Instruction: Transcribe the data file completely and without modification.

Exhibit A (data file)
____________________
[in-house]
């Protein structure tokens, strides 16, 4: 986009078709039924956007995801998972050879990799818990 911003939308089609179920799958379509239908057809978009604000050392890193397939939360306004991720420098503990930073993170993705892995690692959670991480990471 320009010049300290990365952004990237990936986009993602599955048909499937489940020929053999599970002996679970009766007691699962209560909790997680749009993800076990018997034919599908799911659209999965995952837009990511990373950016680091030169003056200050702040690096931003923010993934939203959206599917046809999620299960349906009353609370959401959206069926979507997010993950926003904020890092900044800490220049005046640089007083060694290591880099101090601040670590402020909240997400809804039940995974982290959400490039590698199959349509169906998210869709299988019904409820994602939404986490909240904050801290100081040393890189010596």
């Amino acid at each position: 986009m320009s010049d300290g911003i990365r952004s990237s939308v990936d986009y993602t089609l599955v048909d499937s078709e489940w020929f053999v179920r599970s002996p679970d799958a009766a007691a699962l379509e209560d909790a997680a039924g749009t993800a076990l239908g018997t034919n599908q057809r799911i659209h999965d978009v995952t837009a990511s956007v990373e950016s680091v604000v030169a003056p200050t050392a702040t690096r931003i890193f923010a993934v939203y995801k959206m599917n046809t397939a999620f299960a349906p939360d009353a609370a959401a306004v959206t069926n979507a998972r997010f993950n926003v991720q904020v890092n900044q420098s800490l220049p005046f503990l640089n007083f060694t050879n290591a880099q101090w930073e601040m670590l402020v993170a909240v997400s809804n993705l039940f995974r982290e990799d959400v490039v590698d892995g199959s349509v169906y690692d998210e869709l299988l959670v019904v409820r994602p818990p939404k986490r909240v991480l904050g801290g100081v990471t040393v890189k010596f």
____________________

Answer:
[in-house]
């Protein structure tokens, strides 16, 4: 986009078709039924956007995801998972050879990799818990 911003939308089609179920799958379509239908057809978009604000050392890193397939939360306004991720420098503990930073993170993705892995690692959670991480990471 320009010049300290990365952004990237990936986009993602599955048909499937489940020929053999599970002996679970009766007691699962209560909790997680749009993800076990018997034919599908799911659209999965995952837009990511990373950016680091030169003056200050702040690096931003923010993934939203959206599917046809999620299960349906009353609370959401959206069926979507997010993950926003904020890092900044800490220049005046640089007083060694290591880099101090601040670590402020909240997400809804039940995974982290959400490039590698199959349509169906998210869709299988019904409820994602939404986490909240904050801290100081040393890189010596």
């Amino acid at each position: 986009m320009s010049d300290g911003i990365r952004s990237s939308v990936d986009y993602t089609l599955v048909d499937s078709e489940w020929f053999v179920r599970s002996p679970d799958a009766a007691a699962l379509e209560d909790a997680a039924g749009t993800a076990l239908g018997t034919n599908q057809r799911i659209h999965d978009v995952t837009a990511s956007v990373e950016s680091v604000v030169a003056p200050t050392a702040t690096r931003i890193f923010a993934v939203y995801k959206m599917n046809t397939a999620f299960a349906p939360d009353a609370a959401a306004v959206t069926n979507a998972r997010f993950n926003v991720q904020v890092n900044q420098s800490l220049p005046f503990l640089n007083f060694t050879n290591a880099q101090w930073e601040m670590l402020v993170a909240v997400s809804n993705l039940f995974r982290e990799d959400v490039v590698d892995g199959s349509v169906y690692d998210e869709l299988l959670v019904v409820r994602p818990p939404k986490r909240v991480l904050g801290g100081v990471t040393v890189k010596f």